The U.S. Needs to Get Out of the Way on China

U.S. Rep. Buddy Carter questions TikTok CEO Shou Zi Chew during a House Energy and Commerce Committee hearing in Washington, D.C., on March 23.
U.S. Rep. Buddy Carter questions TikTok CEO Shou Zi Chew during a House Energy and Commerce Committee hearing in Washington, D.C., on March 23.

“Is it a hawkish thing for Trump?”

This irritating little sentence—or variations of it—has been the soundtrack of my life for the past three years. And not a good soundtrack. More like the chorus of “Macarena” played loudly on a long-neglected violin. By a child. On repeat.

This dirge hit my ears over and over again in early 2020 while I was recruiting MPs in several countries to the Inter-Parliamentary Alliance on China (IPAC). The idea of IPAC is to build cross-party alliances around the world, with a view to pushing for coordinated policy reform.

Nearly everywhere, and especially on the European left, the anti-Trump chorus echoed along the halls of the world’s parliaments. I was frustrated initially and a little aloof in dismissing the concern as superficial, wrong, irresponsible. “But what about your own debt/interference/dependency?” went my plaintive, and mainly futile, rejoinder.

With hindsight, I realize that this little complaint is a near-perfect encapsulation of how we are losing the narrative war on China. Forget the bit about former U.S. President Donald Trump, which was an exacerbating symptom, not the cause. Beijing wants the world to think that only the United States cares about China’s behavior, and that any other country expressing concern is doing its bidding.

“Five Eyes decays into US fan club, lapdog” went a 2020 Global Times editorial.

“Being the lapdog of America is degrading their [Japan’s] National Pride and Reputation” another argued last week.

It’s a powerful argument. Anti-Americanism is latent, if not explicit, in many countries. Even where people are not overtly fearful of association with U.S. interests, it’s hard to find those who sympathize with American foreign policy.

Putting it bluntly, many in Europe listen to the United States on China and aren’t buying it. Critics point to U.S.-led rhetoric on “competition”, and they hear efforts to preserve American hegemony. They listen to talk of “winning” and hear U.S. triumphalism and jingoism. They listen to U.S. indignation about Uyghurs and Hong Kong and see selective weaponization of human rights for foreign-policy ends. “We followed you into Iraq. We won’t follow you to the South China Sea”, is the whispered complaint.

There’s a deep belief that the United States would be engaged in efforts to contain China even if Beijing weren’t behaving so badly. How else could French President Emmanuel Macron speak with a straight face about “equidistance” between Beijing and Washington? I’m constantly surprised by how few colleagues in the United States understand this.

In case it needs to be repeated, Beijing’s behavior really is a problem for every country in the world. The so-called rules-based system really is in peril. International treaties are on life support.

While we shouldn’t dismiss the ability of Europeans to deploy anti-American arguments to excuse their inertia on China, the fact of the matter is that U.S. ownership of the issue turns off everybody else, with very few exceptions. Much as I hate to say it, it’s rendering the China brief toxic.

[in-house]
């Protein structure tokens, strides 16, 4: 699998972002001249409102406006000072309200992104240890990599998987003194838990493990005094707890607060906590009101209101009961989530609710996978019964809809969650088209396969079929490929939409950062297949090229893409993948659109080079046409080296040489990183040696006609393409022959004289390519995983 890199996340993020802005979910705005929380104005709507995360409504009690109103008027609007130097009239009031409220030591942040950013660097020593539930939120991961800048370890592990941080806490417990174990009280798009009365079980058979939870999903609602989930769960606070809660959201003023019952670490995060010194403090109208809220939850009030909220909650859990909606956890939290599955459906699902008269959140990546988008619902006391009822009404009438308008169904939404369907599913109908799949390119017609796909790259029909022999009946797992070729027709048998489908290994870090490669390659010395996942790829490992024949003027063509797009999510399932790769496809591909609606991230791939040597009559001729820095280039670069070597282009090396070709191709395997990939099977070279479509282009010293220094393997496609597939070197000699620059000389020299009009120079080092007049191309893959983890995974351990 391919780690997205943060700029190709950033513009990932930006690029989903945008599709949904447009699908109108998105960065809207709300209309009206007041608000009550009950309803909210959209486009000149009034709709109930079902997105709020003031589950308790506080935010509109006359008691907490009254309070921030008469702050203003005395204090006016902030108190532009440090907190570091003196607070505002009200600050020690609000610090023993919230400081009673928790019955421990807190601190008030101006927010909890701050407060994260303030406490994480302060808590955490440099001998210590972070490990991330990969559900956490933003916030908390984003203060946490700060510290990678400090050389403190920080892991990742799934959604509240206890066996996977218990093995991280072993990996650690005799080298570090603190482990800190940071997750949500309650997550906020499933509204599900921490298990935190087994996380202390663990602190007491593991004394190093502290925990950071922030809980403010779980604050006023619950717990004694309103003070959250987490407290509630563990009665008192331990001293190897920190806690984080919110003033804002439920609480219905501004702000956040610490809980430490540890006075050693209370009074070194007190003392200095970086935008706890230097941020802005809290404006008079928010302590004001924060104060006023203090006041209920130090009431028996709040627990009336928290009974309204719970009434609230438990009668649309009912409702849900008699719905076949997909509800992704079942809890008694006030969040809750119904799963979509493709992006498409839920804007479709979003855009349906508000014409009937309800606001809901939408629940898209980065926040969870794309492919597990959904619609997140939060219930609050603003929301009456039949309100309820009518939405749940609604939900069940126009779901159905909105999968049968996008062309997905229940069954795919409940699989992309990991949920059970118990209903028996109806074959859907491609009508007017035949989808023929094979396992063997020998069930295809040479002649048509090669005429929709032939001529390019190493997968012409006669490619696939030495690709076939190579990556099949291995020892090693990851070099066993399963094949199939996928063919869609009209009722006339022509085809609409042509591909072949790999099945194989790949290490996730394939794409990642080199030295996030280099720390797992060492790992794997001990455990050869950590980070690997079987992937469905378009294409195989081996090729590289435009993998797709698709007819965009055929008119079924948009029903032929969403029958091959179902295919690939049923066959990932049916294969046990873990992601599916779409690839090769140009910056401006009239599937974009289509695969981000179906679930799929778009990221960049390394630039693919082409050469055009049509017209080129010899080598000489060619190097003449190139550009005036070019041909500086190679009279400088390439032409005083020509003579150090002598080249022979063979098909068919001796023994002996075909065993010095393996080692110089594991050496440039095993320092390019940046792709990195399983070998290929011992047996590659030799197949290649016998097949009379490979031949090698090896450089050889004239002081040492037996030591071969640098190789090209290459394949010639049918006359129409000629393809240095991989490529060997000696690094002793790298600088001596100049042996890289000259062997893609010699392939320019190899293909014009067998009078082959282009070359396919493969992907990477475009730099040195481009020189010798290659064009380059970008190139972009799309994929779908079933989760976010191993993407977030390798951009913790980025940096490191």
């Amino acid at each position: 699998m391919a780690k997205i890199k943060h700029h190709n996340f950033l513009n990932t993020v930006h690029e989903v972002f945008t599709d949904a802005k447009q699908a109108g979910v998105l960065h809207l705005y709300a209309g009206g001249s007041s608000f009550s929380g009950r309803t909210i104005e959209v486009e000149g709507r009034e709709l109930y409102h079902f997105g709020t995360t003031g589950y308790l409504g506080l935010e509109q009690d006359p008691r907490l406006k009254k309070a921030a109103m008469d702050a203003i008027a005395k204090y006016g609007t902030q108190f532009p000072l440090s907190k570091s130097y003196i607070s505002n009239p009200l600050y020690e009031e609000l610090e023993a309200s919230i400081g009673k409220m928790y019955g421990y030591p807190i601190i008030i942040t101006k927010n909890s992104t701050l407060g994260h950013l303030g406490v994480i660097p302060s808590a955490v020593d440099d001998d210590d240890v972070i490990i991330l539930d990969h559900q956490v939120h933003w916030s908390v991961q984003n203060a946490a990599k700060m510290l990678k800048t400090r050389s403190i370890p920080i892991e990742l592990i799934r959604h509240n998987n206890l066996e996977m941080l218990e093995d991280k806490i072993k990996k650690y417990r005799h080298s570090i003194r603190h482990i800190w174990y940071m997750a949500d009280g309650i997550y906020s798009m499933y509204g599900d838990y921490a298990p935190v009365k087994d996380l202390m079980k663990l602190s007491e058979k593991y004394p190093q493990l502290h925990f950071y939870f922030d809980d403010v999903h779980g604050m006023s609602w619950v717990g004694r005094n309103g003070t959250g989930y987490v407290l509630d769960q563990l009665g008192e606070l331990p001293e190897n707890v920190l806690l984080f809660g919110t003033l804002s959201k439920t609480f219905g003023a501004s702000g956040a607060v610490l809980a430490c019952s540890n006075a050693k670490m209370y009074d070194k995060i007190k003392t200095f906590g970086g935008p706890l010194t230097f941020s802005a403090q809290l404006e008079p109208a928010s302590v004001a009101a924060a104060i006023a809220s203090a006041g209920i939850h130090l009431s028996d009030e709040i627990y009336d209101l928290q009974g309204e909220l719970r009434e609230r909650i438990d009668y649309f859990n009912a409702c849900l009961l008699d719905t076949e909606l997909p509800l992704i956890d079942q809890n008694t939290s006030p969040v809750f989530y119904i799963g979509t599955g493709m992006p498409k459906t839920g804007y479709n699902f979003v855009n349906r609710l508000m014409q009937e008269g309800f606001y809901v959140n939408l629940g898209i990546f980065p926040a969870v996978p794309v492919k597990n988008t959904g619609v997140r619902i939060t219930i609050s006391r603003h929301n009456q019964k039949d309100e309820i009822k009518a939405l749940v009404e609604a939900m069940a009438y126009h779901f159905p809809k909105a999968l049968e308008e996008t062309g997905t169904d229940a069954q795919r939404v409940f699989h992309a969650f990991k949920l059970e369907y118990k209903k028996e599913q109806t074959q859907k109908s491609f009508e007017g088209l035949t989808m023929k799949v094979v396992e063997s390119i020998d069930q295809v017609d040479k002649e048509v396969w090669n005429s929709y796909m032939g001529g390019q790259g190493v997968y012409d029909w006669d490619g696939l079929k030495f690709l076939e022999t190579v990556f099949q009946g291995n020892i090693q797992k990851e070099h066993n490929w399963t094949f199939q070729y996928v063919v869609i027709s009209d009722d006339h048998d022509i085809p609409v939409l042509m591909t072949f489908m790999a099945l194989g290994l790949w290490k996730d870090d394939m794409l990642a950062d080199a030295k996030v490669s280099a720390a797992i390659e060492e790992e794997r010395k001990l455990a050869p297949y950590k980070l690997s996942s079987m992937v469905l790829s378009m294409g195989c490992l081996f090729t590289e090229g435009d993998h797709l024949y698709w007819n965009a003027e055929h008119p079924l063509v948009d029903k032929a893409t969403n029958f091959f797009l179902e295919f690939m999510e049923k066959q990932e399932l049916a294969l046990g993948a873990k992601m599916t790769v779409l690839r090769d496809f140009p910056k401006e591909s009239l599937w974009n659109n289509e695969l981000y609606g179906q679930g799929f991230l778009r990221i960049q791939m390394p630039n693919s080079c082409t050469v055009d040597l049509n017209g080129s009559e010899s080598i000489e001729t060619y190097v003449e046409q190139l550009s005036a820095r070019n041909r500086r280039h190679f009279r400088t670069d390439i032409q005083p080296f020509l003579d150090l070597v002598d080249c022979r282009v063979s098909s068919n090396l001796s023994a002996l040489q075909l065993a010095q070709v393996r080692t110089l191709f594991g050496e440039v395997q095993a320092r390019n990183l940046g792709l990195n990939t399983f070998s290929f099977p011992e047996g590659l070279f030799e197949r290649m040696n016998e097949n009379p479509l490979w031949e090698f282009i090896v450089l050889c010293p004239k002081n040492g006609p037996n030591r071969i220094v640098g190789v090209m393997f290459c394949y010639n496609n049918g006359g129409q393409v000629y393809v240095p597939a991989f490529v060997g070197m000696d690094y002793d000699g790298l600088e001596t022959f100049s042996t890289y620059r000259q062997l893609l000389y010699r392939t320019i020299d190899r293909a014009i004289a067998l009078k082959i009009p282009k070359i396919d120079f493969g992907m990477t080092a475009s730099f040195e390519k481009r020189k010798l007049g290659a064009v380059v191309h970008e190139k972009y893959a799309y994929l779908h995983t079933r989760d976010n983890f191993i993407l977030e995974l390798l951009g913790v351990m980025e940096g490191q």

Don’t get me wrong. The rest of the world isn’t going to succeed in constraining Beijing without the United States. But a global issue needs global ownership—and non-U.S. leadership. This isn’t the same thing as the United States “leading from behind”. It’s merely about the U.S. leaving enough space for others.

Right now, there is no space. The United States gobbles up all the China oxygen and is perceived elsewhere as rabidly engaged in great-power competition. Take any angle, and the United States is already up front, as the ever-proliferating number of congressional committees with bits of China in their purview bears testament. There’s probably been another created since I started drafting. The more the U.S. dominates the brief, the more powerful Beijing’s narrative becomes, and the less willing the rest of the world is to act.

It’s not all bad. European Commission President Ursula von der Leyen’s “de-risking” was a conscious effort to insert some European flavor into the diplomatic lexicon around China. “It’s not decoupling”, we are unreliably informed. This is counternarrative, pure and simple, and a very sensible and laudable strategic effort to distance from the U.S. and demonstrate that the challenge is bigger than any single country. The very fact that it has become necessary to distance from Trump-era China policy ought to be enough to corroborate the argument here.

To deprive Beijing’s narrative of its undeniable power, we have to expose it as a lie. Efforts from Washington will only reinforce it. So when people like von der Leyen move to create space, serious strategists in America should be advising U.S. leaders to applaud and fall into line where they can, counterintuitive though it may be. Summarizing very unfairly, and very crudely: On China, the United States needs to shut up to put up.

Luke de Pulford is the founder and executive director of the Inter-Parliamentary Alliance on China.

Deja una respuesta

Tu dirección de correo electrónico no será publicada. Los campos obligatorios están marcados con *